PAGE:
News From Terre Haute, Indiana

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November 7, 2013

Restoring his honor: Stolen medals replaced for World War II veteran

TERRE HAUTE — At 92, World War II veteran Warren Wyant still had some things he wanted to do. One of them was to be part of the veterans parade in Indianapolis. And the other was to see the medals he was given for his military service once again.

And on Thursday night, as part of a program honoring veterans at Bethesda Gardens Assisted Living, he saw his medals — at least the replacements — again.

According to a media release for the event, Wyant’s Indianapolis home was burglarized nearly one year ago. Among the items taken were his Navy service medals, including a Purple Heart and a Good Conduct medal.

“I didn’t think the Purple Heart would ever show up,” he said after receiving his replacement medals.

But the replacement did show up thanks to months of work by a Bethesda Gardens maintenance man, Tony Shipman, who initiated the efforts to replace the stolen medals.

Shipman worked with government agencies — in the midst of the recent government shutdown — to get the medals verified and replaced.

“I’m just somebody who wants to help out,” Shipman said. “They’re his. They belong to him.”

But Shipman doesn’t want any of the credit.

“I didn’t do anything but make phone calls, file paperwork. … He [Wyant] went to World War II and fought for our freedom,” Shipman said.

“The least we can do is try to recover his stuff,” Shipman, who has heard Wyant’s war stories, said.

One of those stories is how Wyant got the Purple Heart medal.

In 1944, Wyant was shot in the left arm while serving on the USS Meredith (DD-726) on Utah Beach, Normandy, France.

“I was trying to get away from gunfire when I had it,” he said as he showed the scar on his arm.

“The ship was blown in half,” he said.

According to the Department of the Navy, the ship served as escort to transport forces assembling for the Normandy invasion.

“On 6 June, Meredith gave gunfire support to the landing forces on Utah Beach; and early in the morning of the following day, while patrolling the offshore waters as a screening vessel, she struck an enemy mine,” according to a Naval history article.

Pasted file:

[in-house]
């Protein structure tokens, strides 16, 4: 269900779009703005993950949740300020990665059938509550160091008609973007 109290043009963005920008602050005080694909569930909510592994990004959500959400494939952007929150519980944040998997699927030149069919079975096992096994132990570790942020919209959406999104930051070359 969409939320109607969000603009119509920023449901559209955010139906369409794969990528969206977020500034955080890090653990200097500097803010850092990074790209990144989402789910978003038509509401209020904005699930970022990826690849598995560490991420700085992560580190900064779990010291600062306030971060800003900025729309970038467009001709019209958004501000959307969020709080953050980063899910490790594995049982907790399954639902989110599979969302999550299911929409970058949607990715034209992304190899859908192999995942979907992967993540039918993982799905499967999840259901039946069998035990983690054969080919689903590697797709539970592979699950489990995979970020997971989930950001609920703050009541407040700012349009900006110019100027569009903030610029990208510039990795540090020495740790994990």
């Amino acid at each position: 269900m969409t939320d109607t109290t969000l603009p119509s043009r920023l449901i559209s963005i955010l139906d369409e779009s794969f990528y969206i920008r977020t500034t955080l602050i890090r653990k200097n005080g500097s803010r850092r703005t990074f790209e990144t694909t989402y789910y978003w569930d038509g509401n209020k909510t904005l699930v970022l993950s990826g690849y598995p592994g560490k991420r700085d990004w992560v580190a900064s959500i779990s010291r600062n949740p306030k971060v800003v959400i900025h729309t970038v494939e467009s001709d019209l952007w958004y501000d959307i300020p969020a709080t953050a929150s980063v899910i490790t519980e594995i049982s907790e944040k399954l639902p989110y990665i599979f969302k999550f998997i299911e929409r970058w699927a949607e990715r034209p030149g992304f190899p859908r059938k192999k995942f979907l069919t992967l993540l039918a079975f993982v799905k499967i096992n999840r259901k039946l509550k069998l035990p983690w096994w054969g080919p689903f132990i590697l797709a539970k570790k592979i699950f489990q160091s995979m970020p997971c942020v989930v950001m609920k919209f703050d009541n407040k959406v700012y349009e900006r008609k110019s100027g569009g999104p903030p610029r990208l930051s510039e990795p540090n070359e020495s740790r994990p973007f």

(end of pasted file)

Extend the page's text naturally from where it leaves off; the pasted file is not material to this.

“Severely damaged, with a loss of seven killed and over 50 wounded and missing, Meredith was towed to an anchorage in the Bay of the Seine to be salvaged. However, on the morning of 9 June, her seams were further opened by an enemy bombing raid and shortly after she broke in two without warning and sank,” it stated.

And Wyant remembers being saved from the water by a landing craft, an Army soldier and another sailor.

“Picked me up three miles from where the ship sunk,” the Nebraska native said.

Before coming to Bethesda Gardens this year, he lived in Indianapolis. In addition to Shipman, he has made other friends in his new home, including Bill Dunn, who also served in the Navy and sat beside him at the event.

Dunn and Wyant were among the 17 veterans from the community who were recognized at the event, “We Honor Veterans,” hosted by Great Lakes Hospice and Home Health. The veterans were given certificates and a U.S. flag lapel pin.

Although he was surprised about seeing the (replacement) medals, Wyant said he was also surprised about being presented the United States flag at the ceremony.

“I was surprised about the flag because I thought you didn’t get that until you die and [they] put it on the casket,” he said laughing.

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